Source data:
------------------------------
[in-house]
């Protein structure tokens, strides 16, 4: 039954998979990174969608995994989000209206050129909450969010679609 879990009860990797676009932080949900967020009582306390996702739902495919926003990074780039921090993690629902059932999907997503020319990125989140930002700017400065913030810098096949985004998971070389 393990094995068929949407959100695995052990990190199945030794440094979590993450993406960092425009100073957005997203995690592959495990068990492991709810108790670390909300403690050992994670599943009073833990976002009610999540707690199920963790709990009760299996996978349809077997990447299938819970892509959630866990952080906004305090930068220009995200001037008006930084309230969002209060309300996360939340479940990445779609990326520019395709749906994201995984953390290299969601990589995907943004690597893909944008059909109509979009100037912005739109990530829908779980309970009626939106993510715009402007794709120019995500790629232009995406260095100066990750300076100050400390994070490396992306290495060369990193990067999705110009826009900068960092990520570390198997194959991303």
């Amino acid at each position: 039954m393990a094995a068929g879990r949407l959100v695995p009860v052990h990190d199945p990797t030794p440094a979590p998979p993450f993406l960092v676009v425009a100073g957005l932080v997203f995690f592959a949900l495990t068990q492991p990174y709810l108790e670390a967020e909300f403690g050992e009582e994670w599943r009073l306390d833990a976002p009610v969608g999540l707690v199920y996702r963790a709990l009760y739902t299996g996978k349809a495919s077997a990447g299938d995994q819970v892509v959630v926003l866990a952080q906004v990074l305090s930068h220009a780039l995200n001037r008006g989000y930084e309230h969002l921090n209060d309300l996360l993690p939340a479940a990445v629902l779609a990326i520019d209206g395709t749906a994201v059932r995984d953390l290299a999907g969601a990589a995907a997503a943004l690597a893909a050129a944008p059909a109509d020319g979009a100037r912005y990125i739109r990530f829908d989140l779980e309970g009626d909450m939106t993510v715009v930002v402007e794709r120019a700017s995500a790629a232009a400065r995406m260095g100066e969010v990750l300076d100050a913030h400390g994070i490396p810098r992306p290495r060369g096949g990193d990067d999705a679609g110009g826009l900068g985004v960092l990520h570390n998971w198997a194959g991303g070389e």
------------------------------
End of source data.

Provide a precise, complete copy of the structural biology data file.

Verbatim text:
[in-house]
């Protein structure tokens, strides 16, 4: 039954998979990174969608995994989000209206050129909450969010679609 879990009860990797676009932080949900967020009582306390996702739902495919926003990074780039921090993690629902059932999907997503020319990125989140930002700017400065913030810098096949985004998971070389 393990094995068929949407959100695995052990990190199945030794440094979590993450993406960092425009100073957005997203995690592959495990068990492991709810108790670390909300403690050992994670599943009073833990976002009610999540707690199920963790709990009760299996996978349809077997990447299938819970892509959630866990952080906004305090930068220009995200001037008006930084309230969002209060309300996360939340479940990445779609990326520019395709749906994201995984953390290299969601990589995907943004690597893909944008059909109509979009100037912005739109990530829908779980309970009626939106993510715009402007794709120019995500790629232009995406260095100066990750300076100050400390994070490396992306290495060369990193990067999705110009826009900068960092990520570390198997194959991303």
């Amino acid at each position: 039954m393990a094995a068929g879990r949407l959100v695995p009860v052990h990190d199945p990797t030794p440094a979590p998979p993450f993406l960092v676009v425009a100073g957005l932080v997203f995690f592959a949900l495990t068990q492991p990174y709810l108790e670390a967020e909300f403690g050992e009582e994670w599943r009073l306390d833990a976002p009610v969608g999540l707690v199920y996702r963790a709990l009760y739902t299996g996978k349809a495919s077997a990447g299938d995994q819970v892509v959630v926003l866990a952080q906004v990074l305090s930068h220009a780039l995200n001037r008006g989000y930084e309230h969002l921090n209060d309300l996360l993690p939340a479940a990445v629902l779609a990326i520019d209206g395709t749906a994201v059932r995984d953390l290299a999907g969601a990589a995907a997503a943004l690597a893909a050129a944008p059909a109509d020319g979009a100037r912005y990125i739109r990530f829908d989140l779980e309970g009626d909450m939106t993510v715009v930002v402007e794709r120019a700017s995500a790629a232009a400065r995406m260095g100066e969010v990750l300076d100050a913030h400390g994070i490396p810098r992306p290495r060369g096949g990193d990067d999705a679609g110009g826009l900068g985004v960092l990520h570390n998971w198997a194959g991303g070389e």